Yamaha R3 Forums banner

1 - 5 of 5 Posts

·
Registered
Joined
·
92 Posts
Discussion Starter · #1 · (Edited)
[[[ EDIT: This started out as a question, but I'm turning it into just briefly sharing what I've done / am doing. I bought new tires for my R3, and I want to make sure they are properly balanced. I don't like adhesive wheel weights, so I opted for the (WAY) more expensive, OEM Yamaha clip-on style weights.

These will be hammered on to the center rail (aka rib) of each wheel as needed to zero them out on a balancer.

I bought six each of three different size weights (30 gram, 20 gram, and 10 gram) -- the three different listings of #7 in the parts schematic linked below. These weights are interchangeable between the front and rear rims (they will work for both). I'm sure this will be more than enough to balance any set of wheels/tires (if not, something is seriously wrong LOL!). I figure I will just keep a stock of six of each on hand at all times -- ordering replacements as needed when I use them to balance new tires. I am guessing I will only need an average of about 2 weights for each wheel, each time. ]]]


2019 Yamaha YZFR3 (YZFR3KB) Front Wheel | Yamaha Parts Pro
 

·
Registered
Joined
·
363 Posts
Just out of curiosity, what don't you like about the stick-on weights? I'm only asking because I mount & balance quite a few tires on my track bikes, as well as for friends. I actually prefer the stick-on type, as they are one-size-fits-all, and you don't scratch the wheel when adding/removing them. If you ever have to remove the old weight, you can scrape the old one off with a plastic scraper, then use a heat gun, and some rubbing alcohol to get the residue off the wheel. You won't wreck the paint that way. I've personally found, if you orient the tire properly (yellow dot by the valve stem), most modern sport bike tires are nearly perfectly balanced. Most OEM wheels are NOT very well balanced (even without a tire on them). I totally respect your opinion on the non-stick on weights- I'm just trying to understand why? Is it an appearance thing, or did you have a bad experience with one of the stick-on weights in the past? Once again, NOT at all trying to start an argument :cool:-
 

·
Registered
Joined
·
92 Posts
Discussion Starter · #4 · (Edited)
Just out of curiosity, what don't you like about the stick-on weights? I'm only asking because I mount & balance quite a few tires on my track bikes, as well as for friends. I actually prefer the stick-on type, as they are one-size-fits-all, and you don't scratch the wheel when adding/removing them. If you ever have to remove the old weight, you can scrape the old one off with a plastic scraper, then use a heat gun, and some rubbing alcohol to get the residue off the wheel. You won't wreck the paint that way. I've personally found, if you orient the tire properly (yellow dot by the valve stem), most modern sport bike tires are nearly perfectly balanced. Most OEM wheels are NOT very well balanced (even without a tire on them). I totally respect your opinion on the non-stick on weights- I'm just trying to understand why? Is it an appearance thing, or did you have a bad experience with one of the stick-on weights in the past? Once again, NOT at all trying to start an argument :cool:-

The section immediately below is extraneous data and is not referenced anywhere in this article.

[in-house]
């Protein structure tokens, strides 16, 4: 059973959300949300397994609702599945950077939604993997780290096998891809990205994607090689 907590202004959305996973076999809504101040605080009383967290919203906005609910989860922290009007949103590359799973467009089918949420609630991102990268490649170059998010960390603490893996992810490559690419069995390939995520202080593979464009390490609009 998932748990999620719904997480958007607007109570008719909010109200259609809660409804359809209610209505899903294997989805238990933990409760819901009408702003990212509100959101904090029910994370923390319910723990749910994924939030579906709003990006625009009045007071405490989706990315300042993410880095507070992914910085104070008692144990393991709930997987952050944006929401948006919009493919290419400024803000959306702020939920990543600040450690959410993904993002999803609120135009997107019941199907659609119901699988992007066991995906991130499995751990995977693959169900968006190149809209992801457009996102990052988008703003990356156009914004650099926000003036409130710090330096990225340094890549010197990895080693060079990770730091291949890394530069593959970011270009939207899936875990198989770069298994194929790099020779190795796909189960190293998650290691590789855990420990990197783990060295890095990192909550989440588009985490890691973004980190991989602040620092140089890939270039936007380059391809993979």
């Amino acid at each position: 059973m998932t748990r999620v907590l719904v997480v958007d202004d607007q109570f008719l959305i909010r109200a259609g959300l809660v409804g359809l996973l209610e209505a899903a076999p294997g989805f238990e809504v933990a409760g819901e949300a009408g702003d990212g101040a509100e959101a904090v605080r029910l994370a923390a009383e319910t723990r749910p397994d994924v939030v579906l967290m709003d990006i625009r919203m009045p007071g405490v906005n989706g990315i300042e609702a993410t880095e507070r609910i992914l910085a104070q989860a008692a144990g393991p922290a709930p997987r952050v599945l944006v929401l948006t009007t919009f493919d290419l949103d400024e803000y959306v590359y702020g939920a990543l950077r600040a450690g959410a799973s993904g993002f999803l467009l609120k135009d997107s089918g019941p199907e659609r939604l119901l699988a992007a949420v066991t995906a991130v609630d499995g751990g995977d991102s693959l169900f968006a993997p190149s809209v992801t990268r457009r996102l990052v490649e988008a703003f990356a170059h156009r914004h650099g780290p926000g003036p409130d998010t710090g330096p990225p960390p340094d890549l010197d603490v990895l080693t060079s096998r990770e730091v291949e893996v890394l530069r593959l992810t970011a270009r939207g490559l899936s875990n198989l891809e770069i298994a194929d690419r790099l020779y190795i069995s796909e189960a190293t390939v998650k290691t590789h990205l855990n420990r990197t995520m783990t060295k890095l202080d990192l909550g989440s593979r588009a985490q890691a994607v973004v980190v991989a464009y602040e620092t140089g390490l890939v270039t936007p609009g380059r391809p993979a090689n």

Haha no worries cornerslider, I got you.

Well there are a couple of reasons I don't like the adhesive weights: first, I have had them fail on dirt bikes for obvious reasons (I know, the R3 isn't a dirt bike, but still, LOL) -- second, well, this one is kind of hard to explain; even if technically the adhesive is secure enough and they work fine and all that, I guess I just don't like the idea of it, instead preferring the mechanical connection of the clip-style version (assuming of course that the clips properly fit the rail and that they are installed properly and not used if bent/damaged...).

Basically, to sum up my perspective, even though from a technical standpoint, I understand that, realistically, the vast majority of the time, the adhesive weights are going to be just fine, I just don't ultimately trust them as much. And beyond that, I could say that there is some kind of x-factor of general dislike that I can't even put my own finger on...

Even on a street bike, it's still technically possible that at some point, I could get some mud, snow, yada yada...onto the wheel, and this could start to break down the bond holding the weights on, causing them to eventually fail.

And I just don't like the idea of sticky crap being stuck on my wheels (even if it can be removed with some effort); somehow, that just doesn't sit right with me LOL!

Kind of a hard question (for me) to answer well but that's my best attempt LOL :)

Sorry for my meandering thoughts (sometimes, they get out of hand...) ;-)


EDIT: now that I'm thinking about it more, actually, I think I would also prefer clip-type weights if/when I decide to do my own balancing (which I probably will at some point when I feel like buying a balancer): they will be faster and easier to work with (IMO -- though some will disagree) compared to sticky weights, not having to be cleaned up and all that.
 
1 - 5 of 5 Posts
Top